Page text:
Dracula: Character List & Analysis

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'Dracula' is a classic tale of Gothic horror by written by the Irish author Bram Stoker and published in 1897. The Count himself is one of the most iconic characters in literary history, but there are many other fascinating characters in the novel. Let's sink our teeth into some of them...

We also recommend watching Jane Eyre: Summary, Characters and Analysis and Pride and Prejudice: Plot and Character Analysis

Bela Lugosi As Dracula 1931
Bella Lugosi As Dracula 1931

Major Characters

Count Dracula

Dracula is the primary antagonist of the novel. The antagonist, who is sometimes referred to as the villain, is the character whose goals and actions oppose those of the protagonist, who is sometimes referred to as the hero.

Dracula is a Transylvanian nobleman born hundreds of years before the beginning of the novel. At the time of the story, Dracula is an undead vampire who lives as a recluse in his ancient castle.

As a vampire, he possesses both supernatural powers and weaknesses. He is nearly immortal and immune to many forms of attack. He has extraordinary physical strength and can shift his shape into forms such as a wolf, bat, and ghostly mist. He also has hypnotic and telepathic abilities and can command nocturnal animals like bats and rats. In addition to his supernatural powers, Dracula is a creature of great wealth and experience, owing to his noble status and his extraordinarily long lifespan.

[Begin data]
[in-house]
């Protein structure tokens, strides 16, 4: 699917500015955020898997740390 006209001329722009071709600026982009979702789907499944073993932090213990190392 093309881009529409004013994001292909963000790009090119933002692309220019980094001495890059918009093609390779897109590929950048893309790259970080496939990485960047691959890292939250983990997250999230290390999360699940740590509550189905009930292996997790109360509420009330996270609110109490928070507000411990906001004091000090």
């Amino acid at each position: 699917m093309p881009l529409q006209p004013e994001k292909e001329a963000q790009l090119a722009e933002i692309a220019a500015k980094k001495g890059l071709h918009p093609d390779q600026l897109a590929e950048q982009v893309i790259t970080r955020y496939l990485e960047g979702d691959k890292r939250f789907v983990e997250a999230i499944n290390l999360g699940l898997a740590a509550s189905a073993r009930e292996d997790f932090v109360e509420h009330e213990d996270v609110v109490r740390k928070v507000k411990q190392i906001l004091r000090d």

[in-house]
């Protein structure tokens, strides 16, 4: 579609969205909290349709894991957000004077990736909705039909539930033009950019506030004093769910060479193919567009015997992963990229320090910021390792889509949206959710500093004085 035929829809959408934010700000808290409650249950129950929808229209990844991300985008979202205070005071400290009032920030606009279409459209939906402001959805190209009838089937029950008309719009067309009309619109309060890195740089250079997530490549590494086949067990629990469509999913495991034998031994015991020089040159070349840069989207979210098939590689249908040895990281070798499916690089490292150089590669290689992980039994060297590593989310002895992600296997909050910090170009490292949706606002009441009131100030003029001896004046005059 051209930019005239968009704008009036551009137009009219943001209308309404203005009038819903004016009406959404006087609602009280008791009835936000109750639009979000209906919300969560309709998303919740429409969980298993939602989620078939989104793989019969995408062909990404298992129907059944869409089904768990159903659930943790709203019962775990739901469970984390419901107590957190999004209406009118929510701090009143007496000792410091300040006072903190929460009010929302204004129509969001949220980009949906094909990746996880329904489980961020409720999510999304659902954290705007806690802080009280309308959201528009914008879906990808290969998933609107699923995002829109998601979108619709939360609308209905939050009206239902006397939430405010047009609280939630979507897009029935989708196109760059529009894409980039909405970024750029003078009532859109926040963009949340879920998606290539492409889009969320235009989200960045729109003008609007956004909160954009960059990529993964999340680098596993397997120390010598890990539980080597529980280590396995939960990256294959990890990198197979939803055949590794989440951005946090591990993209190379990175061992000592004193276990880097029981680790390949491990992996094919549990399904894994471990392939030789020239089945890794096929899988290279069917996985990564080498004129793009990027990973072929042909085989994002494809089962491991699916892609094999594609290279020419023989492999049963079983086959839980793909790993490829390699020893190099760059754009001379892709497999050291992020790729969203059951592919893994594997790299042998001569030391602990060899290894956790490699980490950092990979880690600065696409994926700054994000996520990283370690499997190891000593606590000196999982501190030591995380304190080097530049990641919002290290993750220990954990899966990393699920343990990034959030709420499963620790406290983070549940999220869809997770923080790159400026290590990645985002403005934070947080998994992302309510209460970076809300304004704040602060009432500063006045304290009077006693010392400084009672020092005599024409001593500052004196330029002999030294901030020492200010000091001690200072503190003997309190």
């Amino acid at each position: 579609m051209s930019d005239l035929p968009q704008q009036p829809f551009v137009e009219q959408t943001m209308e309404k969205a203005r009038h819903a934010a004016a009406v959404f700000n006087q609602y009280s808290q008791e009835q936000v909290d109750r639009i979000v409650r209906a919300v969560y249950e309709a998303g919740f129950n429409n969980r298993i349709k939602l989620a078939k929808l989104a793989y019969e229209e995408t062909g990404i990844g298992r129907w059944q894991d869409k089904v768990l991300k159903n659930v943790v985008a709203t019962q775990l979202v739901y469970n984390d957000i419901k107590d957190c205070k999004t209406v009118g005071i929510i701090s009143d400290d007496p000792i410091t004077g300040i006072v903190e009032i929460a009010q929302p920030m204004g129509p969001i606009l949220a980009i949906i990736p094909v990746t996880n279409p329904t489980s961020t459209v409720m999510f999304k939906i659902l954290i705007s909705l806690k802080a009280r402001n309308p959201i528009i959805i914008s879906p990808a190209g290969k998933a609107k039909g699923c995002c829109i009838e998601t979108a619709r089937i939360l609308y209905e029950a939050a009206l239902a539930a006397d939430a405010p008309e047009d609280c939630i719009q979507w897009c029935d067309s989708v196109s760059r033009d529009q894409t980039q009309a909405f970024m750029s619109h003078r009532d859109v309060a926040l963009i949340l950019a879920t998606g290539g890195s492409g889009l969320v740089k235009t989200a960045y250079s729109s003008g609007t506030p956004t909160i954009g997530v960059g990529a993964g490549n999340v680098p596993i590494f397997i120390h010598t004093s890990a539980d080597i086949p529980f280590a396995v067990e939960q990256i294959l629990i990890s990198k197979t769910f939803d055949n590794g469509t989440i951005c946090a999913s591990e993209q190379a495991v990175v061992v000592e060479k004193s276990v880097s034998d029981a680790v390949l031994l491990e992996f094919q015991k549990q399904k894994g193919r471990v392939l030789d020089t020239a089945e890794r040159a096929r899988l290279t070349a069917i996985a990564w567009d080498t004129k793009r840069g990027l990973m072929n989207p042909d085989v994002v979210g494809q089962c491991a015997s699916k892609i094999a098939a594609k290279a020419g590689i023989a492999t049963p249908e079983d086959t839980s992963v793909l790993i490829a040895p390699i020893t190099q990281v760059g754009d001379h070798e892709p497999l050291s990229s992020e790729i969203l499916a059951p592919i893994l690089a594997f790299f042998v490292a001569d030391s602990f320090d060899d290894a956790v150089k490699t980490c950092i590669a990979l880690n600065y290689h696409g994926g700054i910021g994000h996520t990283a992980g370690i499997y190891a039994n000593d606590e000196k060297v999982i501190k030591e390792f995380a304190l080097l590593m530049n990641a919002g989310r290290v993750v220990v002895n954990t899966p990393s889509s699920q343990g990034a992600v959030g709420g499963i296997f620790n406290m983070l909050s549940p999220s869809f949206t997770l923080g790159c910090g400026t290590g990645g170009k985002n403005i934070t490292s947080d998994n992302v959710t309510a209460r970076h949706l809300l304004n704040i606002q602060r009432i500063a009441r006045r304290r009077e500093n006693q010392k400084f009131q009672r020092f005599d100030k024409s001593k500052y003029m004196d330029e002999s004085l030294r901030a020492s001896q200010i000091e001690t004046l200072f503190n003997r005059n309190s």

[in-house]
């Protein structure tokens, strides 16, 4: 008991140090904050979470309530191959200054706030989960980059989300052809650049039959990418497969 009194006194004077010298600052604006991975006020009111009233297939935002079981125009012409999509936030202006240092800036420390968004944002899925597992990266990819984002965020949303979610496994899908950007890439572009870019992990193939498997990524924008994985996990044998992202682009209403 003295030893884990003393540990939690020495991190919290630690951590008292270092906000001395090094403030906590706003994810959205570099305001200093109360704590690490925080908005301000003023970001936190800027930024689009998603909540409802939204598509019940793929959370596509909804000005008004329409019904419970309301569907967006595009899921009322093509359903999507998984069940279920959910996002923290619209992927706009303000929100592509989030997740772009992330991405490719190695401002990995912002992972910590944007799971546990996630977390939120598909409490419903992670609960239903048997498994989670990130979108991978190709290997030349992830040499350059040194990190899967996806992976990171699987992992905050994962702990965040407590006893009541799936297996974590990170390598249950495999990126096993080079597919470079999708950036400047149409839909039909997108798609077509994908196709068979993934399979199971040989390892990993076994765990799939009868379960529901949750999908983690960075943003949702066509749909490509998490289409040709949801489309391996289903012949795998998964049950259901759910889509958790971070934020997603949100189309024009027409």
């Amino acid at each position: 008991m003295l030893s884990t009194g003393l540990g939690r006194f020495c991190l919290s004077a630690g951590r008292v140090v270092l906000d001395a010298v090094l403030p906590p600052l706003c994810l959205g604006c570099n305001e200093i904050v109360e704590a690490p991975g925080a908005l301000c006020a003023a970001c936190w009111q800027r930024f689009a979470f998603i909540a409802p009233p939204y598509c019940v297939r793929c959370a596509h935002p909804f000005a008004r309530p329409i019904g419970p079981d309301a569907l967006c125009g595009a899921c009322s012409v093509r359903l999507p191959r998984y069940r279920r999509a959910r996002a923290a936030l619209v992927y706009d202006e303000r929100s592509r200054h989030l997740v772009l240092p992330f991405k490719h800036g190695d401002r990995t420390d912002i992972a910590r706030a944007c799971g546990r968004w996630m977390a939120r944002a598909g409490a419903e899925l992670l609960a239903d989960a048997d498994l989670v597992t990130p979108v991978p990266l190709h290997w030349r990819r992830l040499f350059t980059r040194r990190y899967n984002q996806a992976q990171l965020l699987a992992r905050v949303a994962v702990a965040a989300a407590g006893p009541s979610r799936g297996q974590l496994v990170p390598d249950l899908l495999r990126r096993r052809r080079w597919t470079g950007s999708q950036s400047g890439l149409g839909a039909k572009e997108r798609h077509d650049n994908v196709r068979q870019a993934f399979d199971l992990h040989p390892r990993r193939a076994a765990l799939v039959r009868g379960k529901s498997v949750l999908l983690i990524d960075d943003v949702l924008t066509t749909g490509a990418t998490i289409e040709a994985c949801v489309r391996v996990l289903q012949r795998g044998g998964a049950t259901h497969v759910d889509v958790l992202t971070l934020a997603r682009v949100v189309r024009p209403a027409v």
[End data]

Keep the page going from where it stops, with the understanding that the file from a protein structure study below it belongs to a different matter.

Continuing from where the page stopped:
However, he also has certain weakness as a result of his supernatural condition. He is greatly weakened by daylight, he cannot cross running water except under special conditions, and he cannot enter a location unless he is invited in. He is driven away by garlic, crucifixes, and other holy objects. Dracula is vulnerable to certain types of physical attacks, particularly during daylight when he is 'sleeping.'

Dracula's main goal is to leave his Transylvanian estate and become more involved in the modern world of the living by moving to London. In his words he longs to 'be in the midst of the whirl and rush of humanity, to share its life, its change, its death, and all that makes it what it is.'